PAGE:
The purpose of this study is the development of smart lost circulation materials (LCMs) to deal with wide-opened natural fractures encountered during drilling in naturally fractured formations. Due to the limitations on the size of LCMs pumped through bottom-hole assembly (BHA) equipment, simply enlarging the size of particles is not an applicable idea. We benefit from the shape memory effect of polymers and downhole temperature as an external stimulus to produce small enough LCMs which can be transformed to elements with about one order of magnitude larger sizes after exposure to the high temperature. Polymeric particles and filaments are used to prepare permanent shapes which are thermomechanically programmed to fix temporary shapes, such as, compressed particles, disc shapes, and bended star shapes. Permanent shapes are designed and programmed in such a way that a combination of different categories of LCM including granular, fibrous, and planar, are achieved after activation. One of the important factors in the design of LCM elements is their capability to get entangled and form a mat-like bridge over the fracture opening. Then, particles can get trapped inside the interwoven network and provide sealing.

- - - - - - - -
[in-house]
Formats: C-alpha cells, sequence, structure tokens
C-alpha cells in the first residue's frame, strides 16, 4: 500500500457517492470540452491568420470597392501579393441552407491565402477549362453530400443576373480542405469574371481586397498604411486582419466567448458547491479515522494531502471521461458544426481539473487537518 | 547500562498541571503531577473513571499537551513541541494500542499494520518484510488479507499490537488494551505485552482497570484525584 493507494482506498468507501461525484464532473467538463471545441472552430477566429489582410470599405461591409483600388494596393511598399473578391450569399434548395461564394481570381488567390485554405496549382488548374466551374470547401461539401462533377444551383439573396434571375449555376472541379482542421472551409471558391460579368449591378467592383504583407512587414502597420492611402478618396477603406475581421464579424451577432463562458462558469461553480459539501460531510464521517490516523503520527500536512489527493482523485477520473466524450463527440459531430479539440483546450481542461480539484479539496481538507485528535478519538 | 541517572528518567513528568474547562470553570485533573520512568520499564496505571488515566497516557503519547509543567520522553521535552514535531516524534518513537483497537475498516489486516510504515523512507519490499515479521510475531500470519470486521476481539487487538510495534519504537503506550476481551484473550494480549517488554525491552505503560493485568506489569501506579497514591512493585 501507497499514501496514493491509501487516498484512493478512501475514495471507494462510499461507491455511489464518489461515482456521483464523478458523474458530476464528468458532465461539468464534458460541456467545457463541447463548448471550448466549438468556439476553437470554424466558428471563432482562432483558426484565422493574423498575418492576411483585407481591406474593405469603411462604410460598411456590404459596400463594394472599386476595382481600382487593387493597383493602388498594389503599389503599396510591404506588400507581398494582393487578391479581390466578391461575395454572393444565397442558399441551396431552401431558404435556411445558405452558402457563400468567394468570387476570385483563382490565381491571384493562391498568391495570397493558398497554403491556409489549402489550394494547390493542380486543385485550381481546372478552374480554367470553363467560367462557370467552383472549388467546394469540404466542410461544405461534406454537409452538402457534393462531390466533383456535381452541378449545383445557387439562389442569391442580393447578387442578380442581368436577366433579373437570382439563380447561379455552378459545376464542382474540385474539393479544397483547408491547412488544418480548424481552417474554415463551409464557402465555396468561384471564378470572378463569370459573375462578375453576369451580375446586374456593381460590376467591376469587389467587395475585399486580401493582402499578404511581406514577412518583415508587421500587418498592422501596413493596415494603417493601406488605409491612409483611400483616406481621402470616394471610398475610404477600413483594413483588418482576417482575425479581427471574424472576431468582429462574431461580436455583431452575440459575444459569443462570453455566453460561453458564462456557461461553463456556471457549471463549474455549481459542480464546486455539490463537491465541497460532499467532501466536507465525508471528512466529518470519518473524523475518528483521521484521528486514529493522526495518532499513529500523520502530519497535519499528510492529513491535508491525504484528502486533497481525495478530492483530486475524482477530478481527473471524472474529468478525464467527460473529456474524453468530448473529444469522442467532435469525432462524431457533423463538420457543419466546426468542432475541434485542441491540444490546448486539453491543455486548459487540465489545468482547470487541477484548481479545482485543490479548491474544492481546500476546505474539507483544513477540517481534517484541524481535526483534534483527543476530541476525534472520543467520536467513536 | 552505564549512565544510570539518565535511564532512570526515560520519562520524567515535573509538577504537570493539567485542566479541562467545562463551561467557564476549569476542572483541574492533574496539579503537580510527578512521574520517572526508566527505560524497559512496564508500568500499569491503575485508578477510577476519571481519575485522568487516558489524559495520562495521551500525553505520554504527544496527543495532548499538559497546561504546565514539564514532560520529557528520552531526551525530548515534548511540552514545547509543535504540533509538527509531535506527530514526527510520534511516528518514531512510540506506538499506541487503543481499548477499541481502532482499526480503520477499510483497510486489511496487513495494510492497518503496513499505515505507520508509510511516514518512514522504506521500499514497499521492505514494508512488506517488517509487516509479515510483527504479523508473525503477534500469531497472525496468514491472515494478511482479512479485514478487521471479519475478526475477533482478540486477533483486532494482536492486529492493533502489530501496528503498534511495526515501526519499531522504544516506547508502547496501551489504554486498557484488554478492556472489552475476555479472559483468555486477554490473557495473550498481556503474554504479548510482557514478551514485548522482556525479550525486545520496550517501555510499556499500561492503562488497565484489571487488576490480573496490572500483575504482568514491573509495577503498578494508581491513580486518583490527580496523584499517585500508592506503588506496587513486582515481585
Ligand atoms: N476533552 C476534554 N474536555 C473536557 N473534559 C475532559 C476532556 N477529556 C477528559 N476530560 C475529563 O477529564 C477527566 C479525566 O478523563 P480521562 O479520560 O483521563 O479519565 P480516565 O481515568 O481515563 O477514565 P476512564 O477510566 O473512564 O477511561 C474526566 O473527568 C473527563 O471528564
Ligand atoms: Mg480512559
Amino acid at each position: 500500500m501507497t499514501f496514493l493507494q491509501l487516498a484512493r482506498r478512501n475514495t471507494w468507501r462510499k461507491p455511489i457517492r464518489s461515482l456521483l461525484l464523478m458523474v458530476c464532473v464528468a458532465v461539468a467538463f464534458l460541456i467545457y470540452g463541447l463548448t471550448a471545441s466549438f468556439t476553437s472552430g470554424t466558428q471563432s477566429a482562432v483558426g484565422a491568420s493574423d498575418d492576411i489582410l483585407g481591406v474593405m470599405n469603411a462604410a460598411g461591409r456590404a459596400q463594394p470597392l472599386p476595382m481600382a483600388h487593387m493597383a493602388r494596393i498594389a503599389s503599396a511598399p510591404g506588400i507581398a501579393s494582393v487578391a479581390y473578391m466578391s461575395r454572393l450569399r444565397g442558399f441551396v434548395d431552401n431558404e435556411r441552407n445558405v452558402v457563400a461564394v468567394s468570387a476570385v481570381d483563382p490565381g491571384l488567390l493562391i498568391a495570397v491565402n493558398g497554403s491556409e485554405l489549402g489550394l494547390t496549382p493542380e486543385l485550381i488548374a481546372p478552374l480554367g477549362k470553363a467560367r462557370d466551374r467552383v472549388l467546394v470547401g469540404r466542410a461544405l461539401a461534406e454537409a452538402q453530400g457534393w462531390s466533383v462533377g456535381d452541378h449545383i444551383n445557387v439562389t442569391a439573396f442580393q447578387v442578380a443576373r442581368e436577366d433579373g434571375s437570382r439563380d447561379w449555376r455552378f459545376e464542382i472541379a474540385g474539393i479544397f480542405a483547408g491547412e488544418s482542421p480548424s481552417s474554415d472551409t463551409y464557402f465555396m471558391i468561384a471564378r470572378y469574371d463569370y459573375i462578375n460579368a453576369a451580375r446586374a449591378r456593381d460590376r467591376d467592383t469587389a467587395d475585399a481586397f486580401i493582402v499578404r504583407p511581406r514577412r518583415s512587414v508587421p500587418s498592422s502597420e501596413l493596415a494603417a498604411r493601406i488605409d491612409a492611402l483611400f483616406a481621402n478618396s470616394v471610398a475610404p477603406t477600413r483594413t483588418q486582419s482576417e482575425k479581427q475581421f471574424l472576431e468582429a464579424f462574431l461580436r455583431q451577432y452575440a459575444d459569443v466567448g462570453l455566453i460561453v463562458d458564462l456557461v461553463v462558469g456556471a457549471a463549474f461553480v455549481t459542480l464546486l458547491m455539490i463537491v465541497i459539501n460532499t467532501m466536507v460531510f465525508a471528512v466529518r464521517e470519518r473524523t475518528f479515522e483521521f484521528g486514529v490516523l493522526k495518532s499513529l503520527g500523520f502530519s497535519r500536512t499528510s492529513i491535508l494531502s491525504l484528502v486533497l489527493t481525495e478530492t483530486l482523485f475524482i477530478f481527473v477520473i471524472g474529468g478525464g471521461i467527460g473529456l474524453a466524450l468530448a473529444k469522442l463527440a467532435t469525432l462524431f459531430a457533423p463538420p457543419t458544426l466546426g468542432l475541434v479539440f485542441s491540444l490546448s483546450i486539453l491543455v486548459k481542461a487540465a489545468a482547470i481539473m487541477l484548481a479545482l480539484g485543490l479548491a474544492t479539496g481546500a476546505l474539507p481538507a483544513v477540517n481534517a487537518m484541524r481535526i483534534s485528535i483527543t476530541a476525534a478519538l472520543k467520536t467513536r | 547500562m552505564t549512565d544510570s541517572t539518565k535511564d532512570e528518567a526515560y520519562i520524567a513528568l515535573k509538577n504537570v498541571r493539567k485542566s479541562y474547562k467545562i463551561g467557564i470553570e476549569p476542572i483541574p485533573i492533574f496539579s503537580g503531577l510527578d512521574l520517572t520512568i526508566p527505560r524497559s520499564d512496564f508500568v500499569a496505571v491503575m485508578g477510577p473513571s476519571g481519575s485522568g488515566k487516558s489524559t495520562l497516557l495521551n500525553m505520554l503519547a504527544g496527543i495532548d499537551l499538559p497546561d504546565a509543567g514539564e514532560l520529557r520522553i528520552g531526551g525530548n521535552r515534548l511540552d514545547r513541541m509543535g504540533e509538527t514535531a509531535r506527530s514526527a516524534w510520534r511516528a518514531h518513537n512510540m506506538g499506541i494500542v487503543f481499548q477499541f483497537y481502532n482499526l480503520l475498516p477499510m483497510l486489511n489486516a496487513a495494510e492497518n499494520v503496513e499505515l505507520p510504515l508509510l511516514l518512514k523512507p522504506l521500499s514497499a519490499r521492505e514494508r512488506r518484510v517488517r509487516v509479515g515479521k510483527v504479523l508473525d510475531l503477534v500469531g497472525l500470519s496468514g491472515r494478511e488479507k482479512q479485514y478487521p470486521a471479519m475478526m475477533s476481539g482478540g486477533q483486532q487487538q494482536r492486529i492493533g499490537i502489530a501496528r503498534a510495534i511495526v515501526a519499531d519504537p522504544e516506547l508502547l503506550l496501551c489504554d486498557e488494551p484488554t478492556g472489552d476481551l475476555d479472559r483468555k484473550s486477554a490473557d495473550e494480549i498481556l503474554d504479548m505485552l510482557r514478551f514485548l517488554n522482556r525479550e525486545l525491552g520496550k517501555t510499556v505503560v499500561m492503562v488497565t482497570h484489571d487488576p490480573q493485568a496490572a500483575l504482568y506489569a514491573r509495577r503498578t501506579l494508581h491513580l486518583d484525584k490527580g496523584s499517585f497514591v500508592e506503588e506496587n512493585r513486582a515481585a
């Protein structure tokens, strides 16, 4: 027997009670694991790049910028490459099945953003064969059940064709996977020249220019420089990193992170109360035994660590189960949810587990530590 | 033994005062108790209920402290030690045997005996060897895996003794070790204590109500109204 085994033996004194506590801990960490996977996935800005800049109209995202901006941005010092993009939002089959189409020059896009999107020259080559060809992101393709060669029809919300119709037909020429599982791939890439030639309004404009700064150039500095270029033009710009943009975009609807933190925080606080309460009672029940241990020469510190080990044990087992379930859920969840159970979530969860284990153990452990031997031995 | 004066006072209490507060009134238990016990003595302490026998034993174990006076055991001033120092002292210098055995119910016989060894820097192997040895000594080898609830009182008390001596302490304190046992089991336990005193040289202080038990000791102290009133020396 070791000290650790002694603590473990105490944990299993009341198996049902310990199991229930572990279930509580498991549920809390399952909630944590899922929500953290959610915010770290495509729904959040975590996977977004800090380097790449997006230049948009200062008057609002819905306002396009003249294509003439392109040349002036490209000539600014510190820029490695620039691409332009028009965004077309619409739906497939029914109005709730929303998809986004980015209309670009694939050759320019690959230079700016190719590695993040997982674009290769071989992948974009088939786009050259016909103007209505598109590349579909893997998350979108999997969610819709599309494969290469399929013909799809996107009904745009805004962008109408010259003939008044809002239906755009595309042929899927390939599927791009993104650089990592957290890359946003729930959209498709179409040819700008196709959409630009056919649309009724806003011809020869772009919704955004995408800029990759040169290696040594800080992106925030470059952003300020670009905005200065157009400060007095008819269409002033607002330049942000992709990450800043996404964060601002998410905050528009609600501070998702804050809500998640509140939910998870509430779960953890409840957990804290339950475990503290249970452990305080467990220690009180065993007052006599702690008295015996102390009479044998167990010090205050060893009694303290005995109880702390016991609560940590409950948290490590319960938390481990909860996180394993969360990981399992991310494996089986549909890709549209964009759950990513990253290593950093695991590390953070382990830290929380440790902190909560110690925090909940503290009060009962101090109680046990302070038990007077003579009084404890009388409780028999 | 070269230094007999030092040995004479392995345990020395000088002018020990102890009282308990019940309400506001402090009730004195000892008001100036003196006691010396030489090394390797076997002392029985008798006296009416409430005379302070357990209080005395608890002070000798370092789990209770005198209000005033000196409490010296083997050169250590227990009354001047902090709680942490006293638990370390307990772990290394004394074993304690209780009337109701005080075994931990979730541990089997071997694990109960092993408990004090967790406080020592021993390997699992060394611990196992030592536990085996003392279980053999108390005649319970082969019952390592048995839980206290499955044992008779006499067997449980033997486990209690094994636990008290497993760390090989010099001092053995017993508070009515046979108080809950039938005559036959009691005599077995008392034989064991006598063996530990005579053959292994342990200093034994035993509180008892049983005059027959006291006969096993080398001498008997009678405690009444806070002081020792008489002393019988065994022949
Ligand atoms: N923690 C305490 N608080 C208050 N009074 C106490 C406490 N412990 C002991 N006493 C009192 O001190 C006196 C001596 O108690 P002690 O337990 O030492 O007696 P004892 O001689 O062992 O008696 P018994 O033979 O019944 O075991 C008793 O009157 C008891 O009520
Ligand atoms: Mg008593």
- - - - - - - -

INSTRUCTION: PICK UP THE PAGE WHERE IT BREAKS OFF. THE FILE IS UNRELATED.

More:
Lost circulation is defined as the total or partial loss of drilling fluids or cement slurries into highly permeable zones, cavernous formations, and natural or induced fractures during drilling or cementing operations. This issue is more prominent in naturally fractured formations. During drilling, the operating pressure should be maintained within the drilling margin to ensure the well integrity. Otherwise, the formation will be fractured, and the drilling fluid can be lost if the equivalent circulating density (ECD) exceeds the fracture gradient. Operating outside the drilling margins can result in non-productive time (NPT) and drilling problems such as kicks, pipe sticking, or loss of the well. Economically speaking, about 25–40% of total drilling costs are spent on drilling fluids (Lécolier et al., 2005). In addition, lost circulation problems account for around $800 million, and the products used to prevent or remediate a lost circulation event cost over $200 million (Ivan et al., 2003).